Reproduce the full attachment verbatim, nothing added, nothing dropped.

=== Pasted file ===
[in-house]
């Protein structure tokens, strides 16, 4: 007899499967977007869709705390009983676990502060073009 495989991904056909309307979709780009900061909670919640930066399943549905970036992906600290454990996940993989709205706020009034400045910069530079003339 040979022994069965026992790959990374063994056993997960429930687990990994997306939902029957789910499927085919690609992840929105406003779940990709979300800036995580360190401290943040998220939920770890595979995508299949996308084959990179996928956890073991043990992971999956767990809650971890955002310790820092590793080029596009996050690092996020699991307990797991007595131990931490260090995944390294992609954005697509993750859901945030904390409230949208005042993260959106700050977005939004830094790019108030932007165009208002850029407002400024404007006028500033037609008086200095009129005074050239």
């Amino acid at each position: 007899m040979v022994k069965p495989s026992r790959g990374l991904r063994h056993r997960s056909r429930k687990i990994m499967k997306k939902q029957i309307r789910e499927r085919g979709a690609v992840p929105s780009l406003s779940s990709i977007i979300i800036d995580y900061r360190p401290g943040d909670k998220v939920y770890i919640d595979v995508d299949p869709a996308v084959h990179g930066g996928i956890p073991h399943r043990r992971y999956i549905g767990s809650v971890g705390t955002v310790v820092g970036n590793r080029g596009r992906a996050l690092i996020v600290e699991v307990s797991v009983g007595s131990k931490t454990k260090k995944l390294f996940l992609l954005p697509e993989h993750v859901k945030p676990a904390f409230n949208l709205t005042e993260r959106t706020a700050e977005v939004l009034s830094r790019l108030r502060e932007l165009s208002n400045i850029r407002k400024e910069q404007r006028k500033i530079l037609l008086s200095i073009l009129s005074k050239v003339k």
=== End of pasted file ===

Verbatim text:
[in-house]
């Protein structure tokens, strides 16, 4: 007899499967977007869709705390009983676990502060073009 495989991904056909309307979709780009900061909670919640930066399943549905970036992906600290454990996940993989709205706020009034400045910069530079003339 040979022994069965026992790959990374063994056993997960429930687990990994997306939902029957789910499927085919690609992840929105406003779940990709979300800036995580360190401290943040998220939920770890595979995508299949996308084959990179996928956890073991043990992971999956767990809650971890955002310790820092590793080029596009996050690092996020699991307990797991007595131990931490260090995944390294992609954005697509993750859901945030904390409230949208005042993260959106700050977005939004830094790019108030932007165009208002850029407002400024404007006028500033037609008086200095009129005074050239």
């Amino acid at each position: 007899m040979v022994k069965p495989s026992r790959g990374l991904r063994h056993r997960s056909r429930k687990i990994m499967k997306k939902q029957i309307r789910e499927r085919g979709a690609v992840p929105s780009l406003s779940s990709i977007i979300i800036d995580y900061r360190p401290g943040d909670k998220v939920y770890i919640d595979v995508d299949p869709a996308v084959h990179g930066g996928i956890p073991h399943r043990r992971y999956i549905g767990s809650v971890g705390t955002v310790v820092g970036n590793r080029g596009r992906a996050l690092i996020v600290e699991v307990s797991v009983g007595s131990k931490t454990k260090k995944l390294f996940l992609l954005p697509e993989h993750v859901k945030p676990a904390f409230n949208l709205t005042e993260r959106t706020a700050e977005v939004l009034s830094r790019l108030r502060e932007l165009s208002n400045i850029r407002k400024e910069q404007r006028k500033i530079l037609l008086s200095i073009l009129s005074k050239v003339k």